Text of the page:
After appearing in the Guardian Top Ten of Seaside Fish and Chip outlets, Florries is once again in the headlines along with Etta’s Bakery on High St and in her stall in Carmarthen market. Both have been included in Wales Online’s list of the top ten of the best foods to try in Carmarthenshire whilst on holiday here. Etta gets a mention for her famous Royal cake, whilst Florries comes in at No. 4 alongside the Ferry Cabin across the water. Many congratulations to both establishments and their staff. Keep up the good work!!
Dining in the Garden of Wales
1. Carmarthen Ham
Legend has it that the Romans stole the family recipe from Albert Rees butchers and took it back to Italy, where they re-named it Parma ham. The family are still producing ham at their family home near Carmarthen and you can pick some up at the town’s indoor market. www.carmarthenham.co.uk
2. Etta’s Royal Cake
On a visit to Llansteffan in 2004, Prince Charles tried some of Etta’s cake, that she’d baked using her mother’s recipe. He was so impressed that he asked for the 50-year-old recipe, and was refused! So, instead he bought a boiled cake and scoffed it on the way home in the helicopter. He then ordered another eight for Christmas, and the Queen later ordered 20 more for her son’s wedding. www.ettasroyalcake.co.uk
3. Drink like Dylan
Seek out the folk of Llareggub at one of the great literary addresses, Laugharne. Dylan Thomas used to give out the phone number of Browns as his own when he lived in the village in the 1930s. His drinking haunt has had something of a makeover since then, though they say the listed bar is how Dylan would have remembered it. Another of Dylan’s drinking spots was the New Three Mariners, next door, where you can try cockles, laverbread and Carmarthenshire streaky bacon – on a pizza! www.browns-hotel.co.uk
4. Fish and chips in Llansteffan
There’s no better place to sit on a bench with a bag of chips and some fresh fish than Llansteffan seafront. There’s fine views over the River Towy towards Ferryside and the ruined castle in its fortress. Expect big portions at Ferry Cabin Café and Florries Fish and Chips, another cabin in the seafront car park.
5. ‘The Garden of Wales’
The National Botanic Garden of Wales is one of the county’s most visited attractions and there’s plenty going on for foodies. Learn how to cook with wild mushrooms on Wales Fungus Day (October 13) when there’ll be family activities and guided tours of fairy rings. While the weekend of October 19-10 is Apple Weekend, a harvest festival with displays, fun and games. The garden also hosts a Christmas food fair in its impressive Great Glasshouse on December 14-15. Aberglasney Gardens are holding a monthly series of cookery demonstrations and garden walks this autumn. The Tasteful Edible Garden Experience costs £25. www.aberglasney.org
6. Take a tea break
After a walk to discover the cave hideout of Twm Sion Cati – the Welsh Robin Hood – you can stop off for a cup of tea and a Welshcake at Ty Te Twm in the little village of Rhandirmwyn. It’s one of several little tea rooms dotted around the county close to key attractions and walking hotspots. Also with a good reputation is Penygawse Victorian tea rooms in Llandovery.
7. Sink a pint
Carmarthenshire holds its own when it comes to beer, so join the locals. The Buckley family have brewed beer since 1767 and today the seventh and eighth generations of the family continue the tradition in Llandeilo with the award-winning Evans Evans. If you’re in Llanelli, there’s the Felinfoel brewery, while Ffos y Ffin brewery in Capel Dewi uses its own well water to produce nine beers, including Cothi Gold. There’s also microbreweries Jacobi Brewery of Caio and the Red Kite brewery in Cross Hands.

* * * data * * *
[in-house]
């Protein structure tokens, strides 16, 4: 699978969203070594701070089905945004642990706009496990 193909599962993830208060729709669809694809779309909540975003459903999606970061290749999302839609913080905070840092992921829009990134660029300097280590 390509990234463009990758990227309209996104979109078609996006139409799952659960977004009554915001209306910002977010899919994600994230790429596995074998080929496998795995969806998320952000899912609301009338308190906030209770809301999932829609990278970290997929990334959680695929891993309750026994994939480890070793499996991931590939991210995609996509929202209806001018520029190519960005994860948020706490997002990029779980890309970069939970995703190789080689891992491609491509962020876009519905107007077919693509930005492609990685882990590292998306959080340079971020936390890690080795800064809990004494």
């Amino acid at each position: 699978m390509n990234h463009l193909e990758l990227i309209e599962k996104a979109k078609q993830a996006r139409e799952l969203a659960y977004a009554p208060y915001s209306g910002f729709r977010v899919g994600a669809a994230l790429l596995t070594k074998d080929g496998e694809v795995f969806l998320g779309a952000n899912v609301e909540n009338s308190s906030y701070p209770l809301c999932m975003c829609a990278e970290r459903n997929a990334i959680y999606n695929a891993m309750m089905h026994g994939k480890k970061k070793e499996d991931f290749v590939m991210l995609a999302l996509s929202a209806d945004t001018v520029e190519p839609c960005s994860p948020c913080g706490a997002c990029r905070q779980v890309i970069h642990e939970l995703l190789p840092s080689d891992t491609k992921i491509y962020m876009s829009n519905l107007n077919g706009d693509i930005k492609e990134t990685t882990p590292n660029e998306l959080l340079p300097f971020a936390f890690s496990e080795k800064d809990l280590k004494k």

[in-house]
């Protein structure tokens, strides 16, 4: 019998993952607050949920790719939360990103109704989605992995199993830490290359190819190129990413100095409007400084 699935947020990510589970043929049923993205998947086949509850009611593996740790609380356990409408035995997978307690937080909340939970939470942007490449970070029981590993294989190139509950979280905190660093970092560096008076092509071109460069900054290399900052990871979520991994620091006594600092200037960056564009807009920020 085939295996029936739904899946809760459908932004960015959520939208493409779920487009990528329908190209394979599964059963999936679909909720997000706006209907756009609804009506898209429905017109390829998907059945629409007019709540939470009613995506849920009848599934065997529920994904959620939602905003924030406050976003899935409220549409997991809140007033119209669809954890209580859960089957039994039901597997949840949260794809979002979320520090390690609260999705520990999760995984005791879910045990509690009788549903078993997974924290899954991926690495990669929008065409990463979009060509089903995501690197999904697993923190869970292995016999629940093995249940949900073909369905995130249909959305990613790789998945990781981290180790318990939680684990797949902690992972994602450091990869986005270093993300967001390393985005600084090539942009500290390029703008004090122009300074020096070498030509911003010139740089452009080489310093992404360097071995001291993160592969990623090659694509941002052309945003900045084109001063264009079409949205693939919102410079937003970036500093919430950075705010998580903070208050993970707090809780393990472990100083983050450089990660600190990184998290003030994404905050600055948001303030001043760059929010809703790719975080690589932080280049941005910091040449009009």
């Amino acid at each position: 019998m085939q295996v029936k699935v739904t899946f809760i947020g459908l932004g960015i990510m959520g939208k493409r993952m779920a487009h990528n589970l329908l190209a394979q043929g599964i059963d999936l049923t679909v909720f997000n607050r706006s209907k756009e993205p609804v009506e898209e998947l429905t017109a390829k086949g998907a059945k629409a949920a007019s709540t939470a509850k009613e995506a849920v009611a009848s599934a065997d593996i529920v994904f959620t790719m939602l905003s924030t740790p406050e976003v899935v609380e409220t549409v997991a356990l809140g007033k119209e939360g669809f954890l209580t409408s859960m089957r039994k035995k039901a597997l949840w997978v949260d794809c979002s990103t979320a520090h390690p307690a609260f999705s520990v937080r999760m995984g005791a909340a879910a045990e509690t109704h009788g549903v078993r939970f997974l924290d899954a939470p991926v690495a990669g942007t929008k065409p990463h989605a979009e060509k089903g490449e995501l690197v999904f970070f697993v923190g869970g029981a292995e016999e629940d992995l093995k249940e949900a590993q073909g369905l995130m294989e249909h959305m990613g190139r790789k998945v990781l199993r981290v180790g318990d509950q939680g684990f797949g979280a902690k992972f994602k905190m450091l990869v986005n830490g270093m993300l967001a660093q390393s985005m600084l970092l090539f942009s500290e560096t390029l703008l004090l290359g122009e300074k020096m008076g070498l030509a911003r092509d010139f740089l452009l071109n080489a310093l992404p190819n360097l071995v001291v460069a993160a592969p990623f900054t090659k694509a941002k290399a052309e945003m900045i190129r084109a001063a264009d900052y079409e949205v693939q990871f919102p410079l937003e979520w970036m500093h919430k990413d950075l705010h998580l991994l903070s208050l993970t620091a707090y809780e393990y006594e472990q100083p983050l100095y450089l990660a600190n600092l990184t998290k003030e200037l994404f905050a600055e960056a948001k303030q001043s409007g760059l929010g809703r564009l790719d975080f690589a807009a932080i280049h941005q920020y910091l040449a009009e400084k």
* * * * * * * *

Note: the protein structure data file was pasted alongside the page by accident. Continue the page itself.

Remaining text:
A West is Best beer festival is being held by the local CAMRA at St Peters Civic Hall, Carmarthen on October 3-5.
8. Super Markets
The tradition of indoor markets are very much alive in this rural part of the country. In Llanelli, there’s more than 50 family-run businesses, including seafood and local veg from William Seward and Sons. while Carmarthen market has been around for more 800 years. There’s also an open air market in Llandeilo every Friday, Carmarthen Farmers’ Market on the first Friday of the month, Llandovery Farmers’ Market on the last Saturday of the month and Ammanford Farmers’ Market on the last Thursday of the month. In Carmarthen, the market has been in existence for more than 800 years – and be sure to visit on a Friday where Dai and John Ellis sell the delicacy of squirrel on their stall outside. They taste a bit like rabbit apparently.
9. Book a table
There’s no Michelin stars in Carmarthenshire but plenty of honest, hearty food as I found at Y Polyn and the New White Lion. Spot a Scarlets player at Sospan in Llanelli or try the fusion of Welsh, French and English food of Masterchef finalist Ludo Dieumegard, at Ludo’s at the Coopers in Newcastle Emlyn. And Cwmcerrig Farm Shop do a mean roast dinner from Wednesday to Sunday at their grill, which attracts custom from afar.
10. Run out of steam?
Then sit back and enjoy the open fields and wooded hills while you feast on a steam train journey. The Gwilli Steam Railway operates along the River Gwili, from Bronwydd, near Carmarthen to Danycoed Halt. Packages include Sunday lunch and afternoon tea. The timetable breaks for the winter in November – with the exception of Christmas parties in December. And if you’re still peckish on your return, you can pick up a snack at Gwili Tea Room in the Station Yard. www.gwili-railway.co.uk